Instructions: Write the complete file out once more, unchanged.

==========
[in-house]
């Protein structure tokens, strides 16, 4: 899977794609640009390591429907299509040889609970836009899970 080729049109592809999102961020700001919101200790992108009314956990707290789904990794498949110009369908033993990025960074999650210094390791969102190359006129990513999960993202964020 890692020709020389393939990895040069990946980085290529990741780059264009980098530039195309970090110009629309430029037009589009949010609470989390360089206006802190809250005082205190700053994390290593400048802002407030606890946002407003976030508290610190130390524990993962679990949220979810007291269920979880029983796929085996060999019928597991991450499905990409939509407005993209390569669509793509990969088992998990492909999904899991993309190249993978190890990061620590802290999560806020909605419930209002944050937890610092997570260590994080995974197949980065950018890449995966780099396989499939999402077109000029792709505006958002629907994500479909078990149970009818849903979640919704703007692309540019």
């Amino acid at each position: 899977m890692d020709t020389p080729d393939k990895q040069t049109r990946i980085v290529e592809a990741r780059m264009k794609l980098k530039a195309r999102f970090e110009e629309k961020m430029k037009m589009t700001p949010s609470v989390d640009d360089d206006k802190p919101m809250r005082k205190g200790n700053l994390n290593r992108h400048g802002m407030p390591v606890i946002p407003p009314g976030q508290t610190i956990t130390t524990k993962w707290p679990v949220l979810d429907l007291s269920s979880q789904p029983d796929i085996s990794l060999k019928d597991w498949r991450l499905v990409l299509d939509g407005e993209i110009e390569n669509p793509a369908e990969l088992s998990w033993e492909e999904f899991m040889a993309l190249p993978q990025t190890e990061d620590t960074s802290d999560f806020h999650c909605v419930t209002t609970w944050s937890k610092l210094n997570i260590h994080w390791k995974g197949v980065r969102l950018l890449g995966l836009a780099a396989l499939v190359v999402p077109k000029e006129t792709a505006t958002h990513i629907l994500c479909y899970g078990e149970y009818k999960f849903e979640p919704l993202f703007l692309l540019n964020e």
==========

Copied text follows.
[in-house]
């Protein structure tokens, strides 16, 4: 899977794609640009390591429907299509040889609970836009899970 080729049109592809999102961020700001919101200790992108009314956990707290789904990794498949110009369908033993990025960074999650210094390791969102190359006129990513999960993202964020 890692020709020389393939990895040069990946980085290529990741780059264009980098530039195309970090110009629309430029037009589009949010609470989390360089206006802190809250005082205190700053994390290593400048802002407030606890946002407003976030508290610190130390524990993962679990949220979810007291269920979880029983796929085996060999019928597991991450499905990409939509407005993209390569669509793509990969088992998990492909999904899991993309190249993978190890990061620590802290999560806020909605419930209002944050937890610092997570260590994080995974197949980065950018890449995966780099396989499939999402077109000029792709505006958002629907994500479909078990149970009818849903979640919704703007692309540019």
């Amino acid at each position: 899977m890692d020709t020389p080729d393939k990895q040069t049109r990946i980085v290529e592809a990741r780059m264009k794609l980098k530039a195309r999102f970090e110009e629309k961020m430029k037009m589009t700001p949010s609470v989390d640009d360089d206006k802190p919101m809250r005082k205190g200790n700053l994390n290593r992108h400048g802002m407030p390591v606890i946002p407003p009314g976030q508290t610190i956990t130390t524990k993962w707290p679990v949220l979810d429907l007291s269920s979880q789904p029983d796929i085996s990794l060999k019928d597991w498949r991450l499905v990409l299509d939509g407005e993209i110009e390569n669509p793509a369908e990969l088992s998990w033993e492909e999904f899991m040889a993309l190249p993978q990025t190890e990061d620590t960074s802290d999560f806020h999650c909605v419930t209002t609970w944050s937890k610092l210094n997570i260590h994080w390791k995974g197949v980065r969102l950018l890449g995966l836009a780099a396989l499939v190359v999402p077109k000029e006129t792709a505006t958002h990513i629907l994500c479909y899970g078990e149970y009818k999960f849903e979640p919704l993202f703007l692309l540019n964020e």